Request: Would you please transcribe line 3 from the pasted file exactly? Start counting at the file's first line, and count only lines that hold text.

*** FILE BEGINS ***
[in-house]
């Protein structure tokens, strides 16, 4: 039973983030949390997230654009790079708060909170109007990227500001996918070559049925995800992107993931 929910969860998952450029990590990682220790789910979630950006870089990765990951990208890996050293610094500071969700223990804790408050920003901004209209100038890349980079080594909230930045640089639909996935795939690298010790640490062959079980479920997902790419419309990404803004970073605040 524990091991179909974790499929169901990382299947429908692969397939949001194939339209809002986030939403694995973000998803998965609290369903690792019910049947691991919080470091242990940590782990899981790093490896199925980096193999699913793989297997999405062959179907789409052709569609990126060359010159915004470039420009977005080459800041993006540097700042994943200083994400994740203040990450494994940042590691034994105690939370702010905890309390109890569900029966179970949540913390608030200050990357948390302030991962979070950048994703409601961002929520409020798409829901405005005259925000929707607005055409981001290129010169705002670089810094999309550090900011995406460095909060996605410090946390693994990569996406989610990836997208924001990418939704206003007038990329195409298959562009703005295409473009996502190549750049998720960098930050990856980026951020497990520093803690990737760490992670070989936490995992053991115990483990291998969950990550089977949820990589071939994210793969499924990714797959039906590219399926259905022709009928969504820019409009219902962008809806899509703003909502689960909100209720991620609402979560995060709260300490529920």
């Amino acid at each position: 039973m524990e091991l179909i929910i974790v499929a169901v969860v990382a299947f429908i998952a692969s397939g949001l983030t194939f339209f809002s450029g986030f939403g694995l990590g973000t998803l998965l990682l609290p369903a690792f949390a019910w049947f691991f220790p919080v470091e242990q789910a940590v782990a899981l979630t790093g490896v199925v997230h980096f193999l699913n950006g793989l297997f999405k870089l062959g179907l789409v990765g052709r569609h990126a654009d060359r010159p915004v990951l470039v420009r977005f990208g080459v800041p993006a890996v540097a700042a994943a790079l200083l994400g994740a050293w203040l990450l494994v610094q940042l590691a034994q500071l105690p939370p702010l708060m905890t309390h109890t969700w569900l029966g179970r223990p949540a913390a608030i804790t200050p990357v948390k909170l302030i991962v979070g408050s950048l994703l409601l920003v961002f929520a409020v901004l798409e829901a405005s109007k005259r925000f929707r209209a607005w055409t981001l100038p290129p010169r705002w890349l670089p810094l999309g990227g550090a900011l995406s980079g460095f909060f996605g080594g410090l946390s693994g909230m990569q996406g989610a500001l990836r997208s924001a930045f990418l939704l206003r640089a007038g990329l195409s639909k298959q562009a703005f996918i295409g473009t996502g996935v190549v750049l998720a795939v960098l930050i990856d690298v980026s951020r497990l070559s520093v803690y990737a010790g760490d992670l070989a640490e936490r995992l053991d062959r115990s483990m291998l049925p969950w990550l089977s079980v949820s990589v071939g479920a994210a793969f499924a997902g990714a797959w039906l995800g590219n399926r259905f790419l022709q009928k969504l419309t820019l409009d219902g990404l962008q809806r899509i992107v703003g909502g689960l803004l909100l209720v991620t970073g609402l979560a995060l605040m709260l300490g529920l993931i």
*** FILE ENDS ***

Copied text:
């Amino acid at each position: 039973m524990e091991l179909i929910i974790v499929a169901v969860v990382a299947f429908i998952a692969s397939g949001l983030t194939f339209f809002s450029g986030f939403g694995l990590g973000t998803l998965l990682l609290p369903a690792f949390a019910w049947f691991f220790p919080v470091e242990q789910a940590v782990a899981l979630t790093g490896v199925v997230h980096f193999l699913n950006g793989l297997f999405k870089l062959g179907l789409v990765g052709r569609h990126a654009d060359r010159p915004v990951l470039v420009r977005f990208g080459v800041p993006a890996v540097a700042a994943a790079l200083l994400g994740a050293w203040l990450l494994v610094q940042l590691a034994q500071l105690p939370p702010l708060m905890t309390h109890t969700w569900l029966g179970r223990p949540a913390a608030i804790t200050p990357v948390k909170l302030i991962v979070g408050s950048l994703l409601l920003v961002f929520a409020v901004l798409e829901a405005s109007k005259r925000f929707r209209a607005w055409t981001l100038p290129p010169r705002w890349l670089p810094l999309g990227g550090a900011l995406s980079g460095f909060f996605g080594g410090l946390s693994g909230m990569q996406g989610a500001l990836r997208s924001a930045f990418l939704l206003r640089a007038g990329l195409s639909k298959q562009a703005f996918i295409g473009t996502g996935v190549v750049l998720a795939v960098l930050i990856d690298v980026s951020r497990l070559s520093v803690y990737a010790g760490d992670l070989a640490e936490r995992l053991d062959r115990s483990m291998l049925p969950w990550l089977s079980v949820s990589v071939g479920a994210a793969f499924a997902g990714a797959w039906l995800g590219n399926r259905f790419l022709q009928k969504l419309t820019l409009d219902g990404l962008q809806r899509i992107v703003g909502g689960l803004l909100l209720v991620t970073g609402l979560a995060l605040m709260l300490g529920l993931i």